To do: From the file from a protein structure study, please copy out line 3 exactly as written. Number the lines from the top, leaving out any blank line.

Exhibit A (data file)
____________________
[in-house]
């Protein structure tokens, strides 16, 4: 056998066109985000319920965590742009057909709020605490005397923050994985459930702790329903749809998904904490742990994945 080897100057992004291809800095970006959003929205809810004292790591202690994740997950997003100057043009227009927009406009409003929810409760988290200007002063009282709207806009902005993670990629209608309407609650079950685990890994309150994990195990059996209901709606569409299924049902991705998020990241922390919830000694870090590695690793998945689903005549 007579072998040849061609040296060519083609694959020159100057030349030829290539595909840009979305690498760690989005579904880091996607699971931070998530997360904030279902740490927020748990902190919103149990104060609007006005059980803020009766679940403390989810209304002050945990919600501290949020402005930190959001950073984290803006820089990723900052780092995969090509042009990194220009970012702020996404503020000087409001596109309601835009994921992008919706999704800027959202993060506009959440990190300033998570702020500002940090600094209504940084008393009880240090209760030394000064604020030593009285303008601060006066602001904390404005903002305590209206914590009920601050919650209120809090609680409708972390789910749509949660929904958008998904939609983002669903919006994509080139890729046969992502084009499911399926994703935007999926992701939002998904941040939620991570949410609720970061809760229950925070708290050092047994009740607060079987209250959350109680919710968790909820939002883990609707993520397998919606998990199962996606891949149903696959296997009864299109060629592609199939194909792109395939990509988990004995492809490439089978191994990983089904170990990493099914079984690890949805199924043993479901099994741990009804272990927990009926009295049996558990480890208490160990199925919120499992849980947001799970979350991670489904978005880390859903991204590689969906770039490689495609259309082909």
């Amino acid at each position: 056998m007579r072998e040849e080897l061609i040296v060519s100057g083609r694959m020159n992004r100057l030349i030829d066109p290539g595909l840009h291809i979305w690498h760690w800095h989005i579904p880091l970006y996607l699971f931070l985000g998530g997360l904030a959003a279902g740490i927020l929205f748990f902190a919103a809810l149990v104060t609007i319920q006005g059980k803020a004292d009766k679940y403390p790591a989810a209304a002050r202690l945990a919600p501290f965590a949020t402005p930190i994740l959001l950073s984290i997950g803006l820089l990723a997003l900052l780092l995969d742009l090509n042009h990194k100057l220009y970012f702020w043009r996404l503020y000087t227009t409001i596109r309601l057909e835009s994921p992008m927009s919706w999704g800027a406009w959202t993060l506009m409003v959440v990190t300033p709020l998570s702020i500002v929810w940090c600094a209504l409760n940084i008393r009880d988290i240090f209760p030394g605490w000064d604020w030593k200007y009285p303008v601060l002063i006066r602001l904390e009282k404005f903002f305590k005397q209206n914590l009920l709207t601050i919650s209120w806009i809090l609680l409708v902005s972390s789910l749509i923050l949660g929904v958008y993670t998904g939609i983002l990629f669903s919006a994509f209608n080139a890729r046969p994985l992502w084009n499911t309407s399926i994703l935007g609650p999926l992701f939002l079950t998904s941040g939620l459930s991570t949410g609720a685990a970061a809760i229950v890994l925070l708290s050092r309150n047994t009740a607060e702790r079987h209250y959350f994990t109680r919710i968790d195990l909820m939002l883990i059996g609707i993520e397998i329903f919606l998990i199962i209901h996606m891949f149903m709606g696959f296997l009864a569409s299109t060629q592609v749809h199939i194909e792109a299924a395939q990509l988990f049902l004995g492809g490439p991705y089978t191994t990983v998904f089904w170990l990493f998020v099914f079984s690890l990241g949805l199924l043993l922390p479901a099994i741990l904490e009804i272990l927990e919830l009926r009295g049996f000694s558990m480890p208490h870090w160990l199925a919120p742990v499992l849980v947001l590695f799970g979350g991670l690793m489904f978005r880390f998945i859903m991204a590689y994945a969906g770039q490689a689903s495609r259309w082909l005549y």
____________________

């Amino acid at each position: 056998m007579r072998e040849e080897l061609i040296v060519s100057g083609r694959m020159n992004r100057l030349i030829d066109p290539g595909l840009h291809i979305w690498h760690w800095h989005i579904p880091l970006y996607l699971f931070l985000g998530g997360l904030a959003a279902g740490i927020l929205f748990f902190a919103a809810l149990v104060t609007i319920q006005g059980k803020a004292d009766k679940y403390p790591a989810a209304a002050r202690l945990a919600p501290f965590a949020t402005p930190i994740l959001l950073s984290i997950g803006l820089l990723a997003l900052l780092l995969d742009l090509n042009h990194k100057l220009y970012f702020w043009r996404l503020y000087t227009t409001i596109r309601l057909e835009s994921p992008m927009s919706w999704g800027a406009w959202t993060l506009m409003v959440v990190t300033p709020l998570s702020i500002v929810w940090c600094a209504l409760n940084i008393r009880d988290i240090f209760p030394g605490w000064d604020w030593k200007y009285p303008v601060l002063i006066r602001l904390e009282k404005f903002f305590k005397q209206n914590l009920l709207t601050i919650s209120w806009i809090l609680l409708v902005s972390s789910l749509i923050l949660g929904v958008y993670t998904g939609i983002l990629f669903s919006a994509f209608n080139a890729r046969p994985l992502w084009n499911t309407s399926i994703l935007g609650p999926l992701f939002l079950t998904s941040g939620l459930s991570t949410g609720a685990a970061a809760i229950v890994l925070l708290s050092r309150n047994t009740a607060e702790r079987h209250y959350f994990t109680r919710i968790d195990l909820m939002l883990i059996g609707i993520e397998i329903f919606l998990i199962i209901h996606m891949f149903m709606g696959f296997l009864a569409s299109t060629q592609v749809h199939i194909e792109a299924a395939q990509l988990f049902l004995g492809g490439p991705y089978t191994t990983v998904f089904w170990l990493f998020v099914f079984s690890l990241g949805l199924l043993l922390p479901a099994i741990l904490e009804i272990l927990e919830l009926r009295g049996f000694s558990m480890p208490h870090w160990l199925a919120p742990v499992l849980v947001l590695f799970g979350g991670l690793m489904f978005r880390f998945i859903m991204a590689y994945a969906g770039q490689a689903s495609r259309w082909l005549y």